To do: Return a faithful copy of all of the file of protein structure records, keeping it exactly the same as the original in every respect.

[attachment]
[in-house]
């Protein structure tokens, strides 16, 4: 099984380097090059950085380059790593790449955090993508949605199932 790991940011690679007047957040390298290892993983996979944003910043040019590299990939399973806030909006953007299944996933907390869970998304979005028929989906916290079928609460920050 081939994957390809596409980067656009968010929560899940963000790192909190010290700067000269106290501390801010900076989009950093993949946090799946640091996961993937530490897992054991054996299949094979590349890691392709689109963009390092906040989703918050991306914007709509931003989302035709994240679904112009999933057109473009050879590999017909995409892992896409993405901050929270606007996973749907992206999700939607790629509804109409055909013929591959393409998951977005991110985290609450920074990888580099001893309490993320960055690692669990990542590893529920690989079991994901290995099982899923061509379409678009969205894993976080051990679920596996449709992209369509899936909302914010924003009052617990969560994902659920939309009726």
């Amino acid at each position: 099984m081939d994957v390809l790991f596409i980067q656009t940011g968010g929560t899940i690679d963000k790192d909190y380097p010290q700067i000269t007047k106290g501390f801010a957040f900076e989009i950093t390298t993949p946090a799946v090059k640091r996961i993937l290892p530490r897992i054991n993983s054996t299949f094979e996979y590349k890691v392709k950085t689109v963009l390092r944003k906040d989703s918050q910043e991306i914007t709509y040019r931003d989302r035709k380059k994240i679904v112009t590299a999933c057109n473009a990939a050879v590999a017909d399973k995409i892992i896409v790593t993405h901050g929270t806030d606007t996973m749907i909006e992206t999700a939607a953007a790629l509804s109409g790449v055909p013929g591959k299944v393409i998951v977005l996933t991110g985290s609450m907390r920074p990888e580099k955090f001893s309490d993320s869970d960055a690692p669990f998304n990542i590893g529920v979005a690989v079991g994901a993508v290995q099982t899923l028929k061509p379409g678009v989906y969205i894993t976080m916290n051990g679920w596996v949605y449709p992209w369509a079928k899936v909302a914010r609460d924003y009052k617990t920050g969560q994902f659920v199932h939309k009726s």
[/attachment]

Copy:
[in-house]
């Protein structure tokens, strides 16, 4: 099984380097090059950085380059790593790449955090993508949605199932 790991940011690679007047957040390298290892993983996979944003910043040019590299990939399973806030909006953007299944996933907390869970998304979005028929989906916290079928609460920050 081939994957390809596409980067656009968010929560899940963000790192909190010290700067000269106290501390801010900076989009950093993949946090799946640091996961993937530490897992054991054996299949094979590349890691392709689109963009390092906040989703918050991306914007709509931003989302035709994240679904112009999933057109473009050879590999017909995409892992896409993405901050929270606007996973749907992206999700939607790629509804109409055909013929591959393409998951977005991110985290609450920074990888580099001893309490993320960055690692669990990542590893529920690989079991994901290995099982899923061509379409678009969205894993976080051990679920596996449709992209369509899936909302914010924003009052617990969560994902659920939309009726």
């Amino acid at each position: 099984m081939d994957v390809l790991f596409i980067q656009t940011g968010g929560t899940i690679d963000k790192d909190y380097p010290q700067i000269t007047k106290g501390f801010a957040f900076e989009i950093t390298t993949p946090a799946v090059k640091r996961i993937l290892p530490r897992i054991n993983s054996t299949f094979e996979y590349k890691v392709k950085t689109v963009l390092r944003k906040d989703s918050q910043e991306i914007t709509y040019r931003d989302r035709k380059k994240i679904v112009t590299a999933c057109n473009a990939a050879v590999a017909d399973k995409i892992i896409v790593t993405h901050g929270t806030d606007t996973m749907i909006e992206t999700a939607a953007a790629l509804s109409g790449v055909p013929g591959k299944v393409i998951v977005l996933t991110g985290s609450m907390r920074p990888e580099k955090f001893s309490d993320s869970d960055a690692p669990f998304n990542i590893g529920v979005a690989v079991g994901a993508v290995q099982t899923l028929k061509p379409g678009v989906y969205i894993t976080m916290n051990g679920w596996v949605y449709p992209w369509a079928k899936v909302a914010r609460d924003y009052k617990t920050g969560q994902f659920v199932h939309k009726s």